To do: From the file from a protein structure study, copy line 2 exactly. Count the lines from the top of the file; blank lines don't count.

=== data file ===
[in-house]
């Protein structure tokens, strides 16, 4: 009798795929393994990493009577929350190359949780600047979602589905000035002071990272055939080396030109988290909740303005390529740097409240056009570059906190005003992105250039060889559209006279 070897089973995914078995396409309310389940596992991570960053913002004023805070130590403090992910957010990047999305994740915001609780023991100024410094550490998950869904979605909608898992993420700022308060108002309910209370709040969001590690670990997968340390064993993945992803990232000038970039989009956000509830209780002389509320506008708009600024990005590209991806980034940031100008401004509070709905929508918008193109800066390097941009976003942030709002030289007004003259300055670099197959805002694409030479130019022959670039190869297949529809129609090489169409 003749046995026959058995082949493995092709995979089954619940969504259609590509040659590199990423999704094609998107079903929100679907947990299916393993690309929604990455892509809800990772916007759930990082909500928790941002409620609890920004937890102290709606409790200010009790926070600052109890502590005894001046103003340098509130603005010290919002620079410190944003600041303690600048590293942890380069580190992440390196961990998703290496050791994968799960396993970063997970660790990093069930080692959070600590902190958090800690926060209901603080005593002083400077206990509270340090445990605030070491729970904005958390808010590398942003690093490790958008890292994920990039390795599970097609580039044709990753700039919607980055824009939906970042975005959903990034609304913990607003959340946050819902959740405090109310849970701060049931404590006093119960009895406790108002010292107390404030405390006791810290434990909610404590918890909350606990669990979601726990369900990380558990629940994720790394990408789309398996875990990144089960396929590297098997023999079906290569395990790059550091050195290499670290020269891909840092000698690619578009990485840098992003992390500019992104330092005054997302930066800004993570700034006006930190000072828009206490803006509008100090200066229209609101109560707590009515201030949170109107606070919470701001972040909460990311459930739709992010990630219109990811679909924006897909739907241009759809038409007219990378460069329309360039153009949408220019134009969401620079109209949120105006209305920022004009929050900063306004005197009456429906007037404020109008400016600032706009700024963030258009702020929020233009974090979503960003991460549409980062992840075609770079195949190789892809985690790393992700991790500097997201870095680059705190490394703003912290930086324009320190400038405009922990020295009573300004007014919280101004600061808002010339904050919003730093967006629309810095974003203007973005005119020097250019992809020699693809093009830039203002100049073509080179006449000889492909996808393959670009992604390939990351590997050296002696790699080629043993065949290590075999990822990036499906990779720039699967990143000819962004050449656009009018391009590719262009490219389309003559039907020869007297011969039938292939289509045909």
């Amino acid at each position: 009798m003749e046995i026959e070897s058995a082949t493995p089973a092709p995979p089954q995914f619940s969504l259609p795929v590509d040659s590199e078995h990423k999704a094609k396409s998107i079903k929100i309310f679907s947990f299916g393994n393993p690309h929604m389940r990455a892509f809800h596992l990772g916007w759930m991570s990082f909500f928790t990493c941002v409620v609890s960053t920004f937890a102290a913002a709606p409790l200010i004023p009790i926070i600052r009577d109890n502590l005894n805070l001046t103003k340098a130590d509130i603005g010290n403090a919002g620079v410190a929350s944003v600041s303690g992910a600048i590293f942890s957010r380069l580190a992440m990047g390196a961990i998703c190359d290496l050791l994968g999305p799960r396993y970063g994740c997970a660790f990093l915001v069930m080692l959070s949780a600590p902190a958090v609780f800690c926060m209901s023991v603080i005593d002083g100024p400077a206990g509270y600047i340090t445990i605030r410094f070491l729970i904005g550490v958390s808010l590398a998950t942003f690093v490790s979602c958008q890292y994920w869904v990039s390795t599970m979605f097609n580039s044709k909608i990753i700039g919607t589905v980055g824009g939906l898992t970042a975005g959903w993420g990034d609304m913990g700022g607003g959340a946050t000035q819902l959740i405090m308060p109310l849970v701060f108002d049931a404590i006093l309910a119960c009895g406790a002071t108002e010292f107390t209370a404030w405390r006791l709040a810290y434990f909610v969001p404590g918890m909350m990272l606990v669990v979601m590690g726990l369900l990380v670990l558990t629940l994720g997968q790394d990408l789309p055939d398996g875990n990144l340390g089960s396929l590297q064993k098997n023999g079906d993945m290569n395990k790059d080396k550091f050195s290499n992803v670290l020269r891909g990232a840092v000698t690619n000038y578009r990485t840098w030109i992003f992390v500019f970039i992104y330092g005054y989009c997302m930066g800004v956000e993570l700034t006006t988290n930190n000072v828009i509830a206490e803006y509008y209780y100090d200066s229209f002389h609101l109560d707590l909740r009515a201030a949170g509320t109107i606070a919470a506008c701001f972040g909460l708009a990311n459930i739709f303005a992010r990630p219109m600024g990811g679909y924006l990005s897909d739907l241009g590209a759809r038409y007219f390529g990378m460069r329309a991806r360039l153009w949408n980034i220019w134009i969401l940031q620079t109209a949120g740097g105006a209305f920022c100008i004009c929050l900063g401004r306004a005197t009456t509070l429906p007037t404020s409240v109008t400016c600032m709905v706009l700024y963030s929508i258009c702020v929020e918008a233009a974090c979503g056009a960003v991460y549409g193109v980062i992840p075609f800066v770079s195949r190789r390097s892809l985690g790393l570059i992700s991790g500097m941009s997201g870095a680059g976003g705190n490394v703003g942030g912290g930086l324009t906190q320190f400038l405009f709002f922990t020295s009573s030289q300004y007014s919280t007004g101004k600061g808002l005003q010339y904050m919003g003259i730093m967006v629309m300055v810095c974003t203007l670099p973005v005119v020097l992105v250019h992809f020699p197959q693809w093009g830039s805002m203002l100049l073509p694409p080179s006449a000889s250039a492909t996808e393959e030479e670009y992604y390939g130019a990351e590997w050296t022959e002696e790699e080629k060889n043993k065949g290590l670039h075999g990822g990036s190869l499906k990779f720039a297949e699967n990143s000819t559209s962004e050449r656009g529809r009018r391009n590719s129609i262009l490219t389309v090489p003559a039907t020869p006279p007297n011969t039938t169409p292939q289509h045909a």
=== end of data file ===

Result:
């Protein structure tokens, strides 16, 4: 009798795929393994990493009577929350190359949780600047979602589905000035002071990272055939080396030109988290909740303005390529740097409240056009570059906190005003992105250039060889559209006279 070897089973995914078995396409309310389940596992991570960053913002004023805070130590403090992910957010990047999305994740915001609780023991100024410094550490998950869904979605909608898992993420700022308060108002309910209370709040969001590690670990997968340390064993993945992803990232000038970039989009956000509830209780002389509320506008708009600024990005590209991806980034940031100008401004509070709905929508918008193109800066390097941009976003942030709002030289007004003259300055670099197959805002694409030479130019022959670039190869297949529809129609090489169409 003749046995026959058995082949493995092709995979089954619940969504259609590509040659590199990423999704094609998107079903929100679907947990299916393993690309929604990455892509809800990772916007759930990082909500928790941002409620609890920004937890102290709606409790200010009790926070600052109890502590005894001046103003340098509130603005010290919002620079410190944003600041303690600048590293942890380069580190992440390196961990998703290496050791994968799960396993970063997970660790990093069930080692959070600590902190958090800690926060209901603080005593002083400077206990509270340090445990605030070491729970904005958390808010590398942003690093490790958008890292994920990039390795599970097609580039044709990753700039919607980055824009939906970042975005959903990034609304913990607003959340946050819902959740405090109310849970701060049931404590006093119960009895406790108002010292107390404030405390006791810290434990909610404590918890909350606990669990979601726990369900990380558990629940994720790394990408789309398996875990990144089960396929590297098997023999079906290569395990790059550091050195290499670290020269891909840092000698690619578009990485840098992003992390500019992104330092005054997302930066800004993570700034006006930190000072828009206490803006509008100090200066229209609101109560707590009515201030949170109107606070919470701001972040909460990311459930739709992010990630219109990811679909924006897909739907241009759809038409007219990378460069329309360039153009949408220019134009969401620079109209949120105006209305920022004009929050900063306004005197009456429906007037404020109008400016600032706009700024963030258009702020929020233009974090979503960003991460549409980062992840075609770079195949190789892809985690790393992700991790500097997201870095680059705190490394703003912290930086324009320190400038405009922990020295009573300004007014919280101004600061808002010339904050919003730093967006629309810095974003203007973005005119020097250019992809020699693809093009830039203002100049073509080179006449000889492909996808393959670009992604390939990351590997050296002696790699080629043993065949290590075999990822990036499906990779720039699967990143000819962004050449656009009018391009590719262009490219389309003559039907020869007297011969039938292939289509045909």